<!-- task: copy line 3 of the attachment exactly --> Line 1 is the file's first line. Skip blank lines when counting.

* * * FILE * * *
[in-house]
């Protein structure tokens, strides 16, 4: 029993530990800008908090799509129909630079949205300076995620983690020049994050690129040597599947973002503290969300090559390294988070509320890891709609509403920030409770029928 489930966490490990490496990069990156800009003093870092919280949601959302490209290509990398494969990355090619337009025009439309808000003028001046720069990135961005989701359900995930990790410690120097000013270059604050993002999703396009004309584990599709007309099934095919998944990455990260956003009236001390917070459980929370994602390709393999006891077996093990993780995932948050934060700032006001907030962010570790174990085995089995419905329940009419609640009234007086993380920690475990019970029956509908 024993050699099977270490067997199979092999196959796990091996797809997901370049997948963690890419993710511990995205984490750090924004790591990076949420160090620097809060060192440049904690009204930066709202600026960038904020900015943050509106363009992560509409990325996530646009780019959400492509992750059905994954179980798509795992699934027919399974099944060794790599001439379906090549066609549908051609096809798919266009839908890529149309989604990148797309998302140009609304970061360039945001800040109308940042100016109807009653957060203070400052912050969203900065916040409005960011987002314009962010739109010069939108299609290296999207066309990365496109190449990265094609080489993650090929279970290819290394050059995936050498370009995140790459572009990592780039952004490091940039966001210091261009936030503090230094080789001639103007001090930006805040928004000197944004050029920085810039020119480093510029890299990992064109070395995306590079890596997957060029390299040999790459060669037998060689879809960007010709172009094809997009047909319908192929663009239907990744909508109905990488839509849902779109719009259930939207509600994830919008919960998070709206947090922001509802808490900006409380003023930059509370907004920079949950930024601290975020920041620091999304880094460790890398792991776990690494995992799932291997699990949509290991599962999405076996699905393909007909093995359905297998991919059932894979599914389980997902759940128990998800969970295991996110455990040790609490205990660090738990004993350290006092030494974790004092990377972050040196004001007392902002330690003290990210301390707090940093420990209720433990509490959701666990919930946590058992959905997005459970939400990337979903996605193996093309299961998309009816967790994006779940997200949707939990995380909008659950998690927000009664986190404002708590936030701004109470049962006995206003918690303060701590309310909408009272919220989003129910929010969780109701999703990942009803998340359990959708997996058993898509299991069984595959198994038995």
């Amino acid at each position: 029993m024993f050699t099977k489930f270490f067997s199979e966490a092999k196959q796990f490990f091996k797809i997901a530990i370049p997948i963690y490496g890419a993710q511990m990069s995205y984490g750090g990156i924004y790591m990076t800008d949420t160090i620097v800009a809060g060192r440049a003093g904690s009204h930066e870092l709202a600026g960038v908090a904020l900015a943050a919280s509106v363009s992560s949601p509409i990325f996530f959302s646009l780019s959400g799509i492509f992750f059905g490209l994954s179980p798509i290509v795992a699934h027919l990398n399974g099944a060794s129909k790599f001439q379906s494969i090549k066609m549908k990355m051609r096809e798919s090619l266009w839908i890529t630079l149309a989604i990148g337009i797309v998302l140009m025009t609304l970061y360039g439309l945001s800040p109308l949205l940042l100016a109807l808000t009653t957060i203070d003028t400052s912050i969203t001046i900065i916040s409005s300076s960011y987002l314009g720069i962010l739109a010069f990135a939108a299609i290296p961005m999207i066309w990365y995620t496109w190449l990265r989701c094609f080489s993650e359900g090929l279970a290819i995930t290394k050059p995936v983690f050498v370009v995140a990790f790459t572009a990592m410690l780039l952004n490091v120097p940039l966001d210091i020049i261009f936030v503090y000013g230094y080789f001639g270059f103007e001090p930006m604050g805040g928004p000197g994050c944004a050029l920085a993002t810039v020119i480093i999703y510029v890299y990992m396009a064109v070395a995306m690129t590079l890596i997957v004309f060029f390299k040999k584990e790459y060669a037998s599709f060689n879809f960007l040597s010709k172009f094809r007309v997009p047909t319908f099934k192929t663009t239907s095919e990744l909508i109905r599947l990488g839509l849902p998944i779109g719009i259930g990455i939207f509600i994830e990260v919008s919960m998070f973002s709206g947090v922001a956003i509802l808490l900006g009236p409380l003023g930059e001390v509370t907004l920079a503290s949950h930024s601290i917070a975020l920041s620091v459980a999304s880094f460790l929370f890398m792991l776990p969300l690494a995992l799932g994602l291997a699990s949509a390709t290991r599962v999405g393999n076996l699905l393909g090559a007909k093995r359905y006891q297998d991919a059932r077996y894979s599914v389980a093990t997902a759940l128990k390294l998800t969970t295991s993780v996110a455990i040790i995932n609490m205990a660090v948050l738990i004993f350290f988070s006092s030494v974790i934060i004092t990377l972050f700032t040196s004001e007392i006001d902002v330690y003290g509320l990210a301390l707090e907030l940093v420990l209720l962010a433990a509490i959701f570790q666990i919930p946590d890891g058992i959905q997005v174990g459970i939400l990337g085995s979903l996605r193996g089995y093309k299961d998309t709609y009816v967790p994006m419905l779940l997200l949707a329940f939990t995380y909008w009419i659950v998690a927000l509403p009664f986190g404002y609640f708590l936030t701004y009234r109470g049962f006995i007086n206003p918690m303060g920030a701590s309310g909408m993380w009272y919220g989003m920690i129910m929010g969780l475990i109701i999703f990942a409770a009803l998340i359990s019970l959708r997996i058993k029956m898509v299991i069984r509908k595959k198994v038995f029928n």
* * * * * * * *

């Amino acid at each position: 029993m024993f050699t099977k489930f270490f067997s199979e966490a092999k196959q796990f490990f091996k797809i997901a530990i370049p997948i963690y490496g890419a993710q511990m990069s995205y984490g750090g990156i924004y790591m990076t800008d949420t160090i620097v800009a809060g060192r440049a003093g904690s009204h930066e870092l709202a600026g960038v908090a904020l900015a943050a919280s509106v363009s992560s949601p509409i990325f996530f959302s646009l780019s959400g799509i492509f992750f059905g490209l994954s179980p798509i290509v795992a699934h027919l990398n399974g099944a060794s129909k790599f001439q379906s494969i090549k066609m549908k990355m051609r096809e798919s090619l266009w839908i890529t630079l149309a989604i990148g337009i797309v998302l140009m025009t609304l970061y360039g439309l945001s800040p109308l949205l940042l100016a109807l808000t009653t957060i203070d003028t400052s912050i969203t001046i900065i916040s409005s300076s960011y987002l314009g720069i962010l739109a010069f990135a939108a299609i290296p961005m999207i066309w990365y995620t496109w190449l990265r989701c094609f080489s993650e359900g090929l279970a290819i995930t290394k050059p995936v983690f050498v370009v995140a990790f790459t572009a990592m410690l780039l952004n490091v120097p940039l966001d210091i020049i261009f936030v503090y000013g230094y080789f001639g270059f103007e001090p930006m604050g805040g928004p000197g994050c944004a050029l920085a993002t810039v020119i480093i999703y510029v890299y990992m396009a064109v070395a995306m690129t590079l890596i997957v004309f060029f390299k040999k584990e790459y060669a037998s599709f060689n879809f960007l040597s010709k172009f094809r007309v997009p047909t319908f099934k192929t663009t239907s095919e990744l909508i109905r599947l990488g839509l849902p998944i779109g719009i259930g990455i939207f509600i994830e990260v919008s919960m998070f973002s709206g947090v922001a956003i509802l808490l900006g009236p409380l003023g930059e001390v509370t907004l920079a503290s949950h930024s601290i917070a975020l920041s620091v459980a999304s880094f460790l929370f890398m792991l776990p969300l690494a995992l799932g994602l291997a699990s949509a390709t290991r599962v999405g393999n076996l699905l393909g090559a007909k093995r359905y006891q297998d991919a059932r077996y894979s599914v389980a093990t997902a759940l128990k390294l998800t969970t295991s993780v996110a455990i040790i995932n609490m205990a660090v948050l738990i004993f350290f988070s006092s030494v974790i934060i004092t990377l972050f700032t040196s004001e007392i006001d902002v330690y003290g509320l990210a301390l707090e907030l940093v420990l209720l962010a433990a509490i959701f570790q666990i919930p946590d890891g058992i959905q997005v174990g459970i939400l990337g085995s979903l996605r193996g089995y093309k299961d998309t709609y009816v967790p994006m419905l779940l997200l949707a329940f939990t995380y909008w009419i659950v998690a927000l509403p009664f986190g404002y609640f708590l936030t701004y009234r109470g049962f006995i007086n206003p918690m303060g920030a701590s309310g909408m993380w009272y919220g989003m920690i129910m929010g969780l475990i109701i999703f990942a409770a009803l998340i359990s019970l959708r997996i058993k029956m898509v299991i069984r509908k595959k198994v038995f029928n």